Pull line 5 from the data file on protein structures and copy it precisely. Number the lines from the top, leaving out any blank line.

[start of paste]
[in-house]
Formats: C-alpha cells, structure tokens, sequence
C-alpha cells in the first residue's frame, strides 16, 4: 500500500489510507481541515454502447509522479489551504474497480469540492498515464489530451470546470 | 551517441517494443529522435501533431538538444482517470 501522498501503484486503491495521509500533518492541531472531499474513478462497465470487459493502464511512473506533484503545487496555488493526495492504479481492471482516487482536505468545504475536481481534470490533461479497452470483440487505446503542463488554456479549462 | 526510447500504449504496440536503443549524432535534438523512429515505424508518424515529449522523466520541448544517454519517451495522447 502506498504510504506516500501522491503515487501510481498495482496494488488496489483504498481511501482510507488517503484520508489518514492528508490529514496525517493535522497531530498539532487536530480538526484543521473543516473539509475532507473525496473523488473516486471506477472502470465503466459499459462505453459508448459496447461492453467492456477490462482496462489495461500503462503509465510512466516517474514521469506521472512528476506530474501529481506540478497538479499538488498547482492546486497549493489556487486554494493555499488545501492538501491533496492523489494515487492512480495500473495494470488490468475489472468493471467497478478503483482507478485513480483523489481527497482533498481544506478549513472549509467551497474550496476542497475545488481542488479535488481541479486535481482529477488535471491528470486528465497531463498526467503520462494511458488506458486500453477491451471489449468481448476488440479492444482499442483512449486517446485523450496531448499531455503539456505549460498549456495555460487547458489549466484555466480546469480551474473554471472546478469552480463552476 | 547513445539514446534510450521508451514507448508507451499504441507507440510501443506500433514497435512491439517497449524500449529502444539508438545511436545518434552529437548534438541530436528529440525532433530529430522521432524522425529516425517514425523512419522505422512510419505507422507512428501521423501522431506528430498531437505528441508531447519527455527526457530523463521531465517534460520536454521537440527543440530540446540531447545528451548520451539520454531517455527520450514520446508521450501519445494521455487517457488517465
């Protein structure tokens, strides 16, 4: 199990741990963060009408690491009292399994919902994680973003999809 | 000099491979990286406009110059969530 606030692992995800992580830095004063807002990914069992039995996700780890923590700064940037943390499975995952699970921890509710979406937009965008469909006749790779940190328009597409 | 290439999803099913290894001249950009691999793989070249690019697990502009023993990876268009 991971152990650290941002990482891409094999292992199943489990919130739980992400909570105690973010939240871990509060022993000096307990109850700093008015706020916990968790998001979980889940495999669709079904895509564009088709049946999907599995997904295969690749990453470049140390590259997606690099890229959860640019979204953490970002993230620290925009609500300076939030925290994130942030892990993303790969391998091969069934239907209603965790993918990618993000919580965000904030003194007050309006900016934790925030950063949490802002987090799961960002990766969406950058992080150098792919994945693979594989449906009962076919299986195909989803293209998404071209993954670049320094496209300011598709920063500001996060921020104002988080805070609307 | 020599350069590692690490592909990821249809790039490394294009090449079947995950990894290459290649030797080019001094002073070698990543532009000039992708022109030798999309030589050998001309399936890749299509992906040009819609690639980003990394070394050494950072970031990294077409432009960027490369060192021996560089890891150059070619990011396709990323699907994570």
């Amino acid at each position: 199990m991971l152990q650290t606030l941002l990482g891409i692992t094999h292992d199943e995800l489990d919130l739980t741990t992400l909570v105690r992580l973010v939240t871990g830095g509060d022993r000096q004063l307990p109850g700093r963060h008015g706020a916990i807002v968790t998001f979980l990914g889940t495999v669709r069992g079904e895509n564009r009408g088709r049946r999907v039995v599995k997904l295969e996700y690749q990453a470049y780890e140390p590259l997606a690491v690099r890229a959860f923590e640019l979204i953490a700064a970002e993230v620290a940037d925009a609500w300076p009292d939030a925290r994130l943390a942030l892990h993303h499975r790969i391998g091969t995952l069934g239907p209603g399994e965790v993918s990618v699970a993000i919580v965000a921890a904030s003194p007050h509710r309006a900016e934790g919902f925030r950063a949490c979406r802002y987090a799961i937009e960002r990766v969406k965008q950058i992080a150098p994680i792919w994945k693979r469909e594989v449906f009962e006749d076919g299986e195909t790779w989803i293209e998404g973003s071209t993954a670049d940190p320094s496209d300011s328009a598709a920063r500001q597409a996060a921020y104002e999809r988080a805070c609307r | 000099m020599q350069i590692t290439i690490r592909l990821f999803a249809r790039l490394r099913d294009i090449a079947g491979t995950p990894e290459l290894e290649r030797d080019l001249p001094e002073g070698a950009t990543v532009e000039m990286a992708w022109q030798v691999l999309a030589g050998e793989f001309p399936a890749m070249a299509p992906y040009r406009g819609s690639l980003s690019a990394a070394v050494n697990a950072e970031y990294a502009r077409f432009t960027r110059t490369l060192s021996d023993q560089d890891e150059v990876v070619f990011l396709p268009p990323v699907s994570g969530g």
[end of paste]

């Amino acid at each position: 199990m991971l152990q650290t606030l941002l990482g891409i692992t094999h292992d199943e995800l489990d919130l739980t741990t992400l909570v105690r992580l973010v939240t871990g830095g509060d022993r000096q004063l307990p109850g700093r963060h008015g706020a916990i807002v968790t998001f979980l990914g889940t495999v669709r069992g079904e895509n564009r009408g088709r049946r999907v039995v599995k997904l295969e996700y690749q990453a470049y780890e140390p590259l997606a690491v690099r890229a959860f923590e640019l979204i953490a700064a970002e993230v620290a940037d925009a609500w300076p009292d939030a925290r994130l943390a942030l892990h993303h499975r790969i391998g091969t995952l069934g239907p209603g399994e965790v993918s990618v699970a993000i919580v965000a921890a904030s003194p007050h509710r309006a900016e934790g919902f925030r950063a949490c979406r802002y987090a799961i937009e960002r990766v969406k965008q950058i992080a150098p994680i792919w994945k693979r469909e594989v449906f009962e006749d076919g299986e195909t790779w989803i293209e998404g973003s071209t993954a670049d940190p320094s496209d300011s328009a598709a920063r500001q597409a996060a921020y104002e999809r988080a805070c609307r | 000099m020599q350069i590692t290439i690490r592909l990821f999803a249809r790039l490394r099913d294009i090449a079947g491979t995950p990894e290459l290894e290649r030797d080019l001249p001094e002073g070698a950009t990543v532009e000039m990286a992708w022109q030798v691999l999309a030589g050998e793989f001309p399936a890749m070249a299509p992906y040009r406009g819609s690639l980003s690019a990394a070394v050494n697990a950072e970031y990294a502009r077409f432009t960027r110059t490369l060192s021996d023993q560089d890891e150059v990876v070619f990011l396709p268009p990323v699907s994570g969530g």